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ORIGINAL ARTICLE
Year : 2019  |  Volume : 53  |  Issue : 2  |  Page : 347-352

The effects of nerve and tendon gliding exercises combined with low-level laser or ultrasound therapy in carpal tunnel syndrome


1 Department of Health Prophylaxis, Laboratory of Medical Electrodiagnostics, Poznan University of Medical Sciences, Poznań, Poland
2 Department of Traumatology, Orthopaedics and Hand Surgery, Poznan University of Medical Sciences, Poznań, Poland

Correspondence Address:
Mrs. Małgorzata Eliks
Department of Health Prophylaxis, Laboratory of Medical Electrodiagnostics, Poznan University of Medical Sciences, Przybyszewskiego Street 49, 60-101 Poznań
Poland
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Source of Support: None, Conflict of Interest: None


DOI: 10.4103/ortho.IJOrtho_45_17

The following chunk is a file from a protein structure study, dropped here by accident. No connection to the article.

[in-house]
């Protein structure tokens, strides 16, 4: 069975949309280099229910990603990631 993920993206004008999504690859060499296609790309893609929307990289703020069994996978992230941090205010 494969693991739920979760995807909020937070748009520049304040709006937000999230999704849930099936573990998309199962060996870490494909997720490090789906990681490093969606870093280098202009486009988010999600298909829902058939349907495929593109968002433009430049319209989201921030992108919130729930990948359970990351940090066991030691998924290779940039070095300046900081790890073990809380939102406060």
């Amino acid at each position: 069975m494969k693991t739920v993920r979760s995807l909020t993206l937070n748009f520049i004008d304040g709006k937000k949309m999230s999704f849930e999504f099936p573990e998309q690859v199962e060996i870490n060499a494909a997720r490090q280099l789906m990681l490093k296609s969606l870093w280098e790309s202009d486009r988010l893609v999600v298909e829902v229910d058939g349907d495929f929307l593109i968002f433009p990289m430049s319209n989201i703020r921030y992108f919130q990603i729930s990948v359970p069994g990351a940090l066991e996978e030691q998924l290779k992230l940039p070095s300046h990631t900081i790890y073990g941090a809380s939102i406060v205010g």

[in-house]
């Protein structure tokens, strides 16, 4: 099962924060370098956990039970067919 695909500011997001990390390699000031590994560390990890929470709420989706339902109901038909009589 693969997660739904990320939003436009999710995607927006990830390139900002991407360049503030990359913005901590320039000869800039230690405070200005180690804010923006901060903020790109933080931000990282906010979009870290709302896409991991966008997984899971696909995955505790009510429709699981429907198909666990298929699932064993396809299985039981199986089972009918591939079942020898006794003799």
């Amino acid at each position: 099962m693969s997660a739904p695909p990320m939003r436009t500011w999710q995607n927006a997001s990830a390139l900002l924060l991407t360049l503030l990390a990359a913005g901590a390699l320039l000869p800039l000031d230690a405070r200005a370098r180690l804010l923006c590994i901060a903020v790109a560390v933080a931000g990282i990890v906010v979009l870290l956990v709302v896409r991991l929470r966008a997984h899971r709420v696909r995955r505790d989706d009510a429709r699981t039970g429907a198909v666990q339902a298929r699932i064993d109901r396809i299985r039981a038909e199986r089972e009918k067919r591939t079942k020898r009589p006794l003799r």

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Background: Carpal tunnel syndrome (CTS) is a common medical condition that doctors and physiotherapists come across in clinical practice. There are no explicit recommendations concerning which physical therapy methods should be applied in its treatment; however, there have also been no studies on the effects of combining low-level laser therapy (LLLT) or ultrasound with nerve and tendon gliding exercises. The purpose of this study was to evaluate the therapeutic efficacy of ultrasound and LLLT combined with gliding exercises. Materials and Methods: A total of seventy patients with mild to moderate CTS, divided into two groups, were included in this study. Group 1 received ultrasound treatment, whereas Group 2 underwent LLLT. The treatment lasted 2 weeks (5 sessions/week). In addition, both groups were treated with nerve and tendon gliding exercises three times daily. The clinical evaluation involved an interview on subjective and objective sensory abnormalities, the intensity of pain, the measurement of grip strength, Phalen's test, Tinel's sign, and the Boston Carpal Tunnel Questionnaire. The assessment was performed before and after the treatment. Results: A decrease in sensory impairments, improvement in visual analog scale, hand grip strength and the Boston Questionnaire results were significant in all patients after therapy. No meaningful differences between groups were noted in any of the examined variables after treatment. No adverse effects were observed. Conclusions: The results of this study may suggest the clinical efficacy of LLLT or ultrasound combined with gliding exercises in patients with mild to moderate CTS.


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